Biased IAM’s Editor in Chief Goes on the Offensive Against (Software) Patent Sceptics, Still a Trolls Denialist
Summary: The latest illustration of biased coverage by IAM ‘magazine’, which is a Web site by patent maximalists for patent maximalists (or unsuspecting readers who are indoctrinated into patent maximalism)
SEVERAL days ago we explained why IAM doesn't say "patent trolls" (Spanish translation published this morning). The editor of IAM told me explicitly that he doesn’t believe in the term “patent trolls”, even though it’s clearly defined and commonly used (even by the highest judges last year).
Not accepting the term “patent trolls” in 2016 is a bit like refusing to accept the term “cloud” (which is also too vaguely defined, but nonetheless widely used). I personally worry that IAM’s agenda includes bringing a USPTO-style system/agenda (low quality) over to Europe. IAM is basically European but it is paid by many firms in the US, as we noted here before. Even patent trolls from the US put money in IAM’s coffers.
“IAM is basically European but it is paid by many firms in the US, as we noted here before.”A “Korean company claims that Facebook, Kakao, Line et al are infringing one of its patents,” wrote IAM the other day (Facebook does this too). The writer, Mr. Ellis, is quite alright and he correctly asserted that “Korean companies are not known for being particularly proactive or aggressive when it comes to asserting their IP rights.”
Wild, on the other hand (the boss of Ellis), keeps attacking patent critics, such as Rackspace, which spends a lot of time and money attacking software patents (we covered this before [1, 2, 3]). To make matters worse, Wild nearly associates himself with the blowhard Gene Quinn (whom we dubbed Patent WatchTroll), who is the most aggressive proponent of software patents (or at least most vocal). To quote Wild’s piece: “A couple of days ago Gene Quinn, who runs the IP Watchdog blog, had a Twitter spat with Van Lindberg, VP of technology at Rackspace, about the validity (or not) of the patents issued by the USPTO.”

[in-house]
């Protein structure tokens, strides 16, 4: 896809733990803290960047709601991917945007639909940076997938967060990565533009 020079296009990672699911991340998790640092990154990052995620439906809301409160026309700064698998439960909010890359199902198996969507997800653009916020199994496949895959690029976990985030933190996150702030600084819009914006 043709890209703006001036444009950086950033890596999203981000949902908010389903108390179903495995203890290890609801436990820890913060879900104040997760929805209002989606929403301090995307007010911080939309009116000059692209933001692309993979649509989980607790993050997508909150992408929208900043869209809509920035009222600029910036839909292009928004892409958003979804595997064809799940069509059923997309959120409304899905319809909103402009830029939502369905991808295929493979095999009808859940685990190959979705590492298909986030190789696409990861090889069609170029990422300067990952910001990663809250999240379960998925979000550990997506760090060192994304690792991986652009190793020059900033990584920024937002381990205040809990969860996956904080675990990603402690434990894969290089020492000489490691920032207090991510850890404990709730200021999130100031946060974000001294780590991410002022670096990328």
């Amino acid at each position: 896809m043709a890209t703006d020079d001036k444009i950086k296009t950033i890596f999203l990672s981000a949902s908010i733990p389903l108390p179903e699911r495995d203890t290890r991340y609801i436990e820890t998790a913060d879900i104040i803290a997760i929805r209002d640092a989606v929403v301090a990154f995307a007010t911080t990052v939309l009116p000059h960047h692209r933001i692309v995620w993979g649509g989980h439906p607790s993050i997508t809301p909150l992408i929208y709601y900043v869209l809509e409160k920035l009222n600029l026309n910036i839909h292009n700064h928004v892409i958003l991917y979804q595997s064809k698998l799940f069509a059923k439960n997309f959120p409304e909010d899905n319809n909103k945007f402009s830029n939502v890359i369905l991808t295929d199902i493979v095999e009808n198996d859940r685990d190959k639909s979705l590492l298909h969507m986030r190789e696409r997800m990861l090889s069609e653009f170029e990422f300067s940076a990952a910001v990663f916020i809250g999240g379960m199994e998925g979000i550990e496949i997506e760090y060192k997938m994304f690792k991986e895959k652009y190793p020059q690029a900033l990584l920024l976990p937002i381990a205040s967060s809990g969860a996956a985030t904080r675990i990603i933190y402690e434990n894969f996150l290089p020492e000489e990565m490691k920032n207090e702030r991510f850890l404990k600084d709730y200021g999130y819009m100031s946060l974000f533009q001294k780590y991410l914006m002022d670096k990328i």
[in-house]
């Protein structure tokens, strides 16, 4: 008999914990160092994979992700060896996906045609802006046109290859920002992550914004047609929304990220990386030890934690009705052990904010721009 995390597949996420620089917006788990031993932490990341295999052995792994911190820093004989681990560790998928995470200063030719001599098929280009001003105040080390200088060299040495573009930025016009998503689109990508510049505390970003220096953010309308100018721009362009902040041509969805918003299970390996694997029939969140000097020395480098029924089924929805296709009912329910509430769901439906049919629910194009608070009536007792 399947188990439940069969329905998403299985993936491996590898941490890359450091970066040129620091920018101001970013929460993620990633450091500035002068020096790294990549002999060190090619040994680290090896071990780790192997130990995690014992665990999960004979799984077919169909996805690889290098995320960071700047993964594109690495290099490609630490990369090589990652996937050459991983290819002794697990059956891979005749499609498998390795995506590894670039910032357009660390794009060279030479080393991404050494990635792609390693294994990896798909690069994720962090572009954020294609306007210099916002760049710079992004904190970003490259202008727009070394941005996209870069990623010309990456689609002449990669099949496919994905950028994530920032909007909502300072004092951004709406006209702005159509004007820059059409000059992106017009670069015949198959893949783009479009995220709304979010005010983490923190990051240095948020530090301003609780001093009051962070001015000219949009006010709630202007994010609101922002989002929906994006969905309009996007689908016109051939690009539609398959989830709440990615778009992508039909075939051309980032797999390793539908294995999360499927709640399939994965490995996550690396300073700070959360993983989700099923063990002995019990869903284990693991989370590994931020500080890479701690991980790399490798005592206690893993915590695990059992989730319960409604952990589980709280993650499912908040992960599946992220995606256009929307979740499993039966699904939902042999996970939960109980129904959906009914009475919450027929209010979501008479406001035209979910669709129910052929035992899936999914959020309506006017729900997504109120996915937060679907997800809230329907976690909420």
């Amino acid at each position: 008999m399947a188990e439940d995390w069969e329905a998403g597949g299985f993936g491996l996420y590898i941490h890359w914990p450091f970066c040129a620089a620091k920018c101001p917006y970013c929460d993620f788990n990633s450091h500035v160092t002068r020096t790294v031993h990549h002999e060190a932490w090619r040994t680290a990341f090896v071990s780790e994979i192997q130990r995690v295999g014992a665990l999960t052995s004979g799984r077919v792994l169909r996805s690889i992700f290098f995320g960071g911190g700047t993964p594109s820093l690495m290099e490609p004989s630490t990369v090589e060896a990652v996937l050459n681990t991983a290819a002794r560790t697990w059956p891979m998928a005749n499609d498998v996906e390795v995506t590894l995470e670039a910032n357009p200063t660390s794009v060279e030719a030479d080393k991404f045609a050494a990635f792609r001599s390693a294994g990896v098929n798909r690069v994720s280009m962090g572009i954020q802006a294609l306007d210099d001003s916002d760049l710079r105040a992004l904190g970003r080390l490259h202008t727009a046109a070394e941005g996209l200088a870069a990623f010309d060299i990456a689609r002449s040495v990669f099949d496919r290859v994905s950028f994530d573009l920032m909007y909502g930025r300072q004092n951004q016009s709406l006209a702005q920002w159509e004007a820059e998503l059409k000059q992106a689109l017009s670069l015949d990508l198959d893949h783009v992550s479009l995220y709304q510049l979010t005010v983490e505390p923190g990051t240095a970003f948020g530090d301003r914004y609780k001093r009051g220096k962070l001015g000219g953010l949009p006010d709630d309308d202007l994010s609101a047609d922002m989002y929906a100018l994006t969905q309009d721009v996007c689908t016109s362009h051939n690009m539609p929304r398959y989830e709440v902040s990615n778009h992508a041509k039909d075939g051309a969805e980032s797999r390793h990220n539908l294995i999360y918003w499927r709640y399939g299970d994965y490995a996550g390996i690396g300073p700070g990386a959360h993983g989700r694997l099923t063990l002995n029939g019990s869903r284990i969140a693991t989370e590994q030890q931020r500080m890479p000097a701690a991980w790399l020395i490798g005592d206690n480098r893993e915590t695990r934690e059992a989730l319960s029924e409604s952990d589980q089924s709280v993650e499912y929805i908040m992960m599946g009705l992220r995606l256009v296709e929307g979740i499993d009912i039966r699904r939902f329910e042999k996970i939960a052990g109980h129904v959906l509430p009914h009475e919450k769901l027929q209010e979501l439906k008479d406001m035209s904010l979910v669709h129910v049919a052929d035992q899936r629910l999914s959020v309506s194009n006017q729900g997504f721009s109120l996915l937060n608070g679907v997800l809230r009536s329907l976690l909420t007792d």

“Shame games again? Like shaming Germany over UPC inaction? Repeatedly even?”As we noted here several times in March, Quinn now attacks everyone in the system who does not consent to granting software patents. He’s nearly as bad as Andrew Y. Schroeder and he likes confrontation (although he blocked me in Twitter after losing a long debate that left him utterly embarrassed).
“Almost all patent professionals acknowledge that 80% of patents are invalid,” Van Lindberg wrote. So hence begins Quinn’s and Wild’s coy shame game. Wild speaks to patent maximalists for ‘expert’ opinion on this statement and then ends with the words: “Should Lindberg now apologise to IPValue for misreporting the firm’s views? I’ll leave that to him to decide, but at the very least he might want to let his Twitter followers know that he got that 96% stat wrong.”
Shame games again? Like shaming Germany over UPC inaction? Repeatedly even?
Speaking of Twitter, Wild is apparently too shy to speak on behalf of IAM (where he’s the editor), so he uses some weirdly-named personal account of his, which alludes to a spa, whenever he writes anything to me.
“Is it really worth paying for a subscription to a ‘magazine’ so biased that trolls don’t even exist in it (instead they’re groomed and characterised as legitimate businesses)?”IAM’s agenda, which includes protecting EPO management, heralding the UPC (shaming its obstacles), grooming patent trolls, encouraging patent stockpiling and defending software patents needs to be widely understood not just by EPO workers but by anyone out there. Is it really worth paying for a subscription to a ‘magazine’ so biased that trolls don’t even exist in it (instead they’re groomed and characterised as legitimate businesses)? Wild is the worst of the bunch; some of the writers are OK, but Wild still gets to edit away what he does not like (or change words) and that’s a problem. I actually spent months reading every article in IAM before reaching this conclusion.
Watch this new article titled “New Marathon subsidiary heralds move beyond patents into technology licensing”. Alternative headline for the same article: “New Marathon subsidiary is a patent troll” (as per definition).
“IAM still doesn’t say patent trolls, not even in this latest article which calls a troll “NPE”, quite frankly as usual.”“WiLAN, Intellectual Ventures and Spherix,” it says, “have all entered into agreements recently designed to diversify their business models to varying degrees.”
It doesn’t say the “T” word (troll) and instead uses positive words like “agreements”, “diversify”, and “business models”. Maybe our Prime Minister should hire Wild to describe NHS crackdown as “investment”, bombings in Syria as “democracy”, and Investigatory Powers Bill as “safety”.